One or more requirements may contain elements that directly conflict with elements of other requirements. For example, a performance requirement may indicate that a core system must be updated in real time but the size and scope of the system (as defined by other requirements) may preclude this. Updating such a large system may not be possible in real time.
One of the most effective ways of resolving conflicts between requirements is to impose some form of prioritisation. This allows the potential for negotiation since it provides a basis for assessing conflicting requirements. For example if, from the previous example, the requirement for real time updates was rated at a much higher priority than the inclusion of full customer data, then a compromise could be reached. The main ‘online’ database could contain only the barest essential of customer details (allowing real time updating) and a separate ‘archive’ database could be established which contained customer histories.
Requirements are often heavily interlocked and much of the time it seems your stakeholders have diametrically opposed points of view and cannot come to terms. If you pick apart any set of requirement however you can come to some sort of compromise with both parties and achieve consensus. This can be a difficult and even emotional process.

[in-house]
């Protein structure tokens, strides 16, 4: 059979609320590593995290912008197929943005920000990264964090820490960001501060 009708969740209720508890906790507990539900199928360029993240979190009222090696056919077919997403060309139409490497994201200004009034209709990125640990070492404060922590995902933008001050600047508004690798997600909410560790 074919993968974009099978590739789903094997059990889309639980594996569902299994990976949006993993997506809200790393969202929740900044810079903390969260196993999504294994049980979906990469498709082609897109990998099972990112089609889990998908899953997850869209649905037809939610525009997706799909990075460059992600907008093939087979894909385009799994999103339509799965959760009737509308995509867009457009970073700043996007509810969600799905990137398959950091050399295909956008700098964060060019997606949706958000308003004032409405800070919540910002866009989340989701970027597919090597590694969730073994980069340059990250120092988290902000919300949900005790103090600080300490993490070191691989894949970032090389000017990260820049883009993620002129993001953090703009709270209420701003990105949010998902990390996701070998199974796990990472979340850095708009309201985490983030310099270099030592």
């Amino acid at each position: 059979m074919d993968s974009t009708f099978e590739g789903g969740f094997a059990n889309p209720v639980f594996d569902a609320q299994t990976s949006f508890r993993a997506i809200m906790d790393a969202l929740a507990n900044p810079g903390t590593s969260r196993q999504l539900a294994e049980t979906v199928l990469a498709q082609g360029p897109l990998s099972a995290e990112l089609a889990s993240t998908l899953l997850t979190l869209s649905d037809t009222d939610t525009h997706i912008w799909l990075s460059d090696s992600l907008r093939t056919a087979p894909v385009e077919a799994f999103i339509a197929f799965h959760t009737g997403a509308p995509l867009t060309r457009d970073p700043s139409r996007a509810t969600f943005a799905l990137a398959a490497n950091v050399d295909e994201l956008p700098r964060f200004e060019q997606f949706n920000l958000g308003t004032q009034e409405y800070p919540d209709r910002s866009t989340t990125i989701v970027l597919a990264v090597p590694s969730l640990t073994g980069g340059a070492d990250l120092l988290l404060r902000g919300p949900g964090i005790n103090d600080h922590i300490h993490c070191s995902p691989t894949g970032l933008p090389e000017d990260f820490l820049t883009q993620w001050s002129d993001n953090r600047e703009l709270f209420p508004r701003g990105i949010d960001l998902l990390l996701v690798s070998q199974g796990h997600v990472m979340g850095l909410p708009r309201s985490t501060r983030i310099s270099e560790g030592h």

The very best way I have seen to resolve conflicting requirements works like this :
- The stakeholders draw up a list of their requirements
- The list is organised in strict priority order with the most important at the top, down to the least important at the bottom.
- The project team then looks at the schedule and draws a line through the list based upon what they believe they can deliver with the time/money available
- The stakeholders assess the development position and can then re-prioritise their requirements if required or negotiate over the nature and importance of requirements
- Once consensus has been achieved both sides sign-off and work starts
This is not a simple or easy way to achieve consensus however. Even the basic ordering of the list of requirements is no mean feat in a project of any size.
Nick Jenkins is an IT manager with 10 years experience in software development, project management and software testing. He’s worked in various fields of IT development in Australia, Britain and the USA and occasionally he learned something along the way. Now he lives on the banks of the Swan River in Perth, Western Australia, and he publishes the odd guide to help aspiring IT professionals. Nick’s website can be found at www.nickjenkins.net.